There is a growing worldwide interest in Islamic art. Most museums in Western countries have special galleries on Islamic art, which are visited by hundreds of thousands of people from around the world. In 2004 the world-renowned Louvre museum in Paris added a $60 million glass expansion to house its Islamic collection, which was earlier exhibited in underground corridors. Branches of the Louvre and Guggenheim are planned in Abu Dhabi.
The prices of Islamic art objects in London’s famous auction houses such as Christie’s and Sothbey’s have skyrocketed in recent years, thanks to growing international demand by museums and private art collectors. Famous jewels, manuscripts, ceramics and glassware from the medieval Islamic world are fetching 10 times their estimated worth. The royal al-Thani family of Qatar has been in the forefront of purchases of Islamic art objects around the world in the past few years. The royal collection of Islamic art has been brought together in a new museum which opened in Doha in November 2008. The Museum of Islamic Art, established by the emir of Qatar, Sheikh Hammad bin Khalifa al-Thani, has 800 rare specimens of Islamic art collected from around the world.
The inaugural festivities began with spectacular fireworks display on November 22, attended by luminaries from the art world from around the globe. The architecture of the museum has been designed by the 91-year old renowned architect and designer, I. M. Pei, who designed the famous glass pyramid at the Louvre. He spent months traveling across the Middle East, visiting the region’s architectural monuments and drawing inspiration for the museum project. The design of the museum, including its environs, reflects the distinctive features and ethos of Islamic architecture. The chief curator of the museum, Oliver Watson, is British, as are many of the staff. The museum’s collection includes manuscripts, textiles, ceramics, glassware, metal ware and other art objects assembled by the royal family over the past 20 years. The art objects in the collection originate from diverse regions of the world, including Spain, Central Asia, Iran, India and Turkey. The galleries are spread over an area of 41,000 square feet and are organized around a towering atrium capped by a dome.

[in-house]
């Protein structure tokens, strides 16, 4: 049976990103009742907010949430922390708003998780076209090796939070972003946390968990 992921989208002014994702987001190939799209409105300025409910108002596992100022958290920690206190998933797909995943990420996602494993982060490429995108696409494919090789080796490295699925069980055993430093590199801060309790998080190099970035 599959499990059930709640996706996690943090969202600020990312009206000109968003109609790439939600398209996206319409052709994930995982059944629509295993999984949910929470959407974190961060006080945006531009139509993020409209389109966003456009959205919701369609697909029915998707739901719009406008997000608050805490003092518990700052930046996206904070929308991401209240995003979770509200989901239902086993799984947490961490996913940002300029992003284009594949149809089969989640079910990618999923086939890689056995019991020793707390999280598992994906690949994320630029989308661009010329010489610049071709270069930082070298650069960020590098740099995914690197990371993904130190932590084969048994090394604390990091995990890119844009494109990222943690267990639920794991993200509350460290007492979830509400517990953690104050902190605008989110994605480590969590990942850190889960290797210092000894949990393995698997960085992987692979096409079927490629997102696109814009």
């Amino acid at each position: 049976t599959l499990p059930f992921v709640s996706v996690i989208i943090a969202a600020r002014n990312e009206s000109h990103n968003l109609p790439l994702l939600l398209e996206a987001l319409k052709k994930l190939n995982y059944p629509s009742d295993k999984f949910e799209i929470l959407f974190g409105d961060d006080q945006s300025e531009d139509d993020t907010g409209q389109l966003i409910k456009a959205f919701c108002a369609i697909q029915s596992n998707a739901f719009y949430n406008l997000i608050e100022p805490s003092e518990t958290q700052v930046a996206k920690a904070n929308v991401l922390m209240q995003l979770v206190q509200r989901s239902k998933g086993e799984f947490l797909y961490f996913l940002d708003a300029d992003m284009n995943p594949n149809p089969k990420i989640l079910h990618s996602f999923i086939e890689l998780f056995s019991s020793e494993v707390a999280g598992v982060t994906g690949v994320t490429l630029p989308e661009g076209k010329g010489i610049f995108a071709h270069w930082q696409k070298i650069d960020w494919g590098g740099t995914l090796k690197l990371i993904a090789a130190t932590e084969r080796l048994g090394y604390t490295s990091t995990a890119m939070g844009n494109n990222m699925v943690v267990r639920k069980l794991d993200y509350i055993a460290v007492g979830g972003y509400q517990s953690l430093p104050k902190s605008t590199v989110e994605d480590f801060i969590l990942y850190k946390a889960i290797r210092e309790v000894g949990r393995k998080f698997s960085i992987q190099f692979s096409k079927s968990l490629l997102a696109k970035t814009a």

It is hoped that the new museum will soon emerge as a leading centre of research and publication relating to Islamic art.